It is still common for many men to assume that the courts have a custody bias that favors women or mothers. This can lead fathers to unnecessarily aggressive strategies or even destroy their motivation for seeking custody in the first place. Quite a few men fail to get custody because they never seek it, believing they don't have a chance to begin with.

What factors guide Illinois courts when awarding alimony?

When an Illinois resident decides to seek a divorce, one of the first questions to be asked is will the court require one spouse to pay alimony. Alimony is more commonly referred to as spousal support or maintenance, but the factors that govern its award and the amount of support are spelled out in the state's statutes.

Illinois courts have broad discretion when determining whether an award of spousal maintenance is appropriate. State law provides twelve factors to be considered and a thirteenth catch-all category. The first factor is the income and property of each party. The court must also consider the financial needs of each party and their present and future earning capacity. In making this judgment, the court must also consider whether either party's earning capacity has been impaired by decisions made on account of the marriage.

Modifying an order for child support in Illinois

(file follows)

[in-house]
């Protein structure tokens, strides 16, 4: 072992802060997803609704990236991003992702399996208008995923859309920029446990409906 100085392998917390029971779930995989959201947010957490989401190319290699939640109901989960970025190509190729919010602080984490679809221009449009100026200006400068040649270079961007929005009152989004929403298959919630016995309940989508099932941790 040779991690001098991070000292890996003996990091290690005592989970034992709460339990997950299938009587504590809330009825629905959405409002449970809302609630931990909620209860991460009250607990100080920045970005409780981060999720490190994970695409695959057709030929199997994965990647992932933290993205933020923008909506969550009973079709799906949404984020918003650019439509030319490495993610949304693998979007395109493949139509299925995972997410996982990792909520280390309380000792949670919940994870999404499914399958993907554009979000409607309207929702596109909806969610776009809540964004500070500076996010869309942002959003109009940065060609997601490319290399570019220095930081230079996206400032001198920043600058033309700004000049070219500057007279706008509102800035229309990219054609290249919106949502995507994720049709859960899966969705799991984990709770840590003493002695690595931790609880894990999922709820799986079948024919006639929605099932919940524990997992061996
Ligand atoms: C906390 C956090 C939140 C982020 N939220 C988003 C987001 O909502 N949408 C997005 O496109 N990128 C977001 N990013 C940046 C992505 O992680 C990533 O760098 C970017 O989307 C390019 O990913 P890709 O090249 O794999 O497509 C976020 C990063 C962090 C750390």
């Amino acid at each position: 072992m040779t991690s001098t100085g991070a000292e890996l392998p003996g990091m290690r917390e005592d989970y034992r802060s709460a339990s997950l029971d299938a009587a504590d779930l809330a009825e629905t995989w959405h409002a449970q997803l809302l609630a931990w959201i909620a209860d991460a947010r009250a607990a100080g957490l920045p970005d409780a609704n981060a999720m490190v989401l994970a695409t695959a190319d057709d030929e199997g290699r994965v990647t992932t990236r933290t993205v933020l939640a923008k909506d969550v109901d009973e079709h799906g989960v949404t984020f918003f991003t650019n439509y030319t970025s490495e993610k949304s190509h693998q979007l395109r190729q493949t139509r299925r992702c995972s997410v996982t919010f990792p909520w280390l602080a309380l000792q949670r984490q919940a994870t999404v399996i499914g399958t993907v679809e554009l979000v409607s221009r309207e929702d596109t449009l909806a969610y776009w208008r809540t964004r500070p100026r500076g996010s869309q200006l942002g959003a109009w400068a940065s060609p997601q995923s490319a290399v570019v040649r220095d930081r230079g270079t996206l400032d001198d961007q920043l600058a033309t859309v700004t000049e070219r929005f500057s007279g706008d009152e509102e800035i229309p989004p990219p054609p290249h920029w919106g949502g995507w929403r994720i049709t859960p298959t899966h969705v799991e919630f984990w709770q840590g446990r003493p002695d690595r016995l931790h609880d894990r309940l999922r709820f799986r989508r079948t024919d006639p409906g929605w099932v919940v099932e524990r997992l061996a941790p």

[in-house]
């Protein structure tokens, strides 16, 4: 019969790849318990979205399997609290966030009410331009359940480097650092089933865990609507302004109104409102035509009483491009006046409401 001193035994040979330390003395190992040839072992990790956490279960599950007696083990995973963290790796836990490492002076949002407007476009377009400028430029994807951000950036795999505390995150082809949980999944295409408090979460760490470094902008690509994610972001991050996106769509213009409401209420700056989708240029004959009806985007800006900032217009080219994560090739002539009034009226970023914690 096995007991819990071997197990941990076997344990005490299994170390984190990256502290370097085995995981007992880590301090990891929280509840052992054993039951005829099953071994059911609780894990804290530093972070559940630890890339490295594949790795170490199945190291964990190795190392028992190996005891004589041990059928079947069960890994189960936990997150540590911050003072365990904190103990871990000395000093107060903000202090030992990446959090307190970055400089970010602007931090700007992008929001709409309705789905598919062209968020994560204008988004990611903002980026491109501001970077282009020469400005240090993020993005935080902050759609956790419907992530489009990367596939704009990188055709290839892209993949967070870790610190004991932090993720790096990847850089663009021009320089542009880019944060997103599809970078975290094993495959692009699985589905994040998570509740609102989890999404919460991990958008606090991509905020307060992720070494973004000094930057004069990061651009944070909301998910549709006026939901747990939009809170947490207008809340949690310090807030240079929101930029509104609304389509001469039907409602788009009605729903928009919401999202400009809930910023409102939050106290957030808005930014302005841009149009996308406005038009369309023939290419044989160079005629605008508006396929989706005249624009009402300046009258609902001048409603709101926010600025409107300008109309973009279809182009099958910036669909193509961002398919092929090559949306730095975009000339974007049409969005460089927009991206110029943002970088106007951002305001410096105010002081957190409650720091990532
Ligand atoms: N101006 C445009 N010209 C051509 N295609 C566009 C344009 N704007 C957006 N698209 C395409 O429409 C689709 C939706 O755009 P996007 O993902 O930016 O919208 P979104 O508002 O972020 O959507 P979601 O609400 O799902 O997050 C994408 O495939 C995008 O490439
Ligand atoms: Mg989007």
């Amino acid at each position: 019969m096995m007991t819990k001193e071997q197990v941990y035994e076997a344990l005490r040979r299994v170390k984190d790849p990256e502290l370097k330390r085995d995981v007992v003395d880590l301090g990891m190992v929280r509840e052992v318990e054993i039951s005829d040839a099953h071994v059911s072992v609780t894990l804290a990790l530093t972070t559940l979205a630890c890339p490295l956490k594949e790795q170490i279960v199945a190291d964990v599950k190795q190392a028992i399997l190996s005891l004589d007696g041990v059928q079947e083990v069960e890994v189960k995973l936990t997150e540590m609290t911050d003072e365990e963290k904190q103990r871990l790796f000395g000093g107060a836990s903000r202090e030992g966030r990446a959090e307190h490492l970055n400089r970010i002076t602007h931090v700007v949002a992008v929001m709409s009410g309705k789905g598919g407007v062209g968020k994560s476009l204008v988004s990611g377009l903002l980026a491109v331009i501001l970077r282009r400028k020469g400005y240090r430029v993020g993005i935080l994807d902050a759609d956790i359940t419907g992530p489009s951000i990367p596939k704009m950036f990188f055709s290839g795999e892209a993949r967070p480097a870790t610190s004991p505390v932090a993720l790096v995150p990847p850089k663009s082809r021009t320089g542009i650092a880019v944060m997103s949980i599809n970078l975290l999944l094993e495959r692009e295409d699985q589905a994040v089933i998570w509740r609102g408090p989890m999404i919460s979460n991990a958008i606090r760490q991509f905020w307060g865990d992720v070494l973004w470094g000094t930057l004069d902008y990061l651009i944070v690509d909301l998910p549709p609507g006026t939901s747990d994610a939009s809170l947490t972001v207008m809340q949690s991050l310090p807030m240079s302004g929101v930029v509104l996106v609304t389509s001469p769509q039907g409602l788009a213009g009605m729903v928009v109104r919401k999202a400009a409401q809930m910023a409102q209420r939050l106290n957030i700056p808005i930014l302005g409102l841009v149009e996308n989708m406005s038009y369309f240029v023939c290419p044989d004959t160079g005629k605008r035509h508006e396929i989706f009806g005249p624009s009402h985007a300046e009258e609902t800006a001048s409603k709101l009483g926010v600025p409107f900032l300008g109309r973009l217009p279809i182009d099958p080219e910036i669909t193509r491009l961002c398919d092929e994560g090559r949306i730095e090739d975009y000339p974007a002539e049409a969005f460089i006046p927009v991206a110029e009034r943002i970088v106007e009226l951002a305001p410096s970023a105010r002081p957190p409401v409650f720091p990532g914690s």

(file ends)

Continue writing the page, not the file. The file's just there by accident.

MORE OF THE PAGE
Many people who get divorced in Illinois think that the entry of the final judgment is the end of the process. Unfortunately, life circumstances often change at unexpected times and in unexpected ways, especially if the couple had children while they were married. One of the changes that can be most disruptive is a change in the economic circumstances of one of the child's parents that necessitates a possible revision of the original order for child support.

All child support orders in Illinois are eligible for review every three years or when the income of the non-custodial parent changes. Also, either parent can request a review of the existing order. The party seeking the change must demonstrate a substantial change in the financial circumstances of the other party. A substantial change could involve the loss of a job or a significant promotion that might increase the income of the non-custodial parent. A severe health crisis might also constitute a substantial change.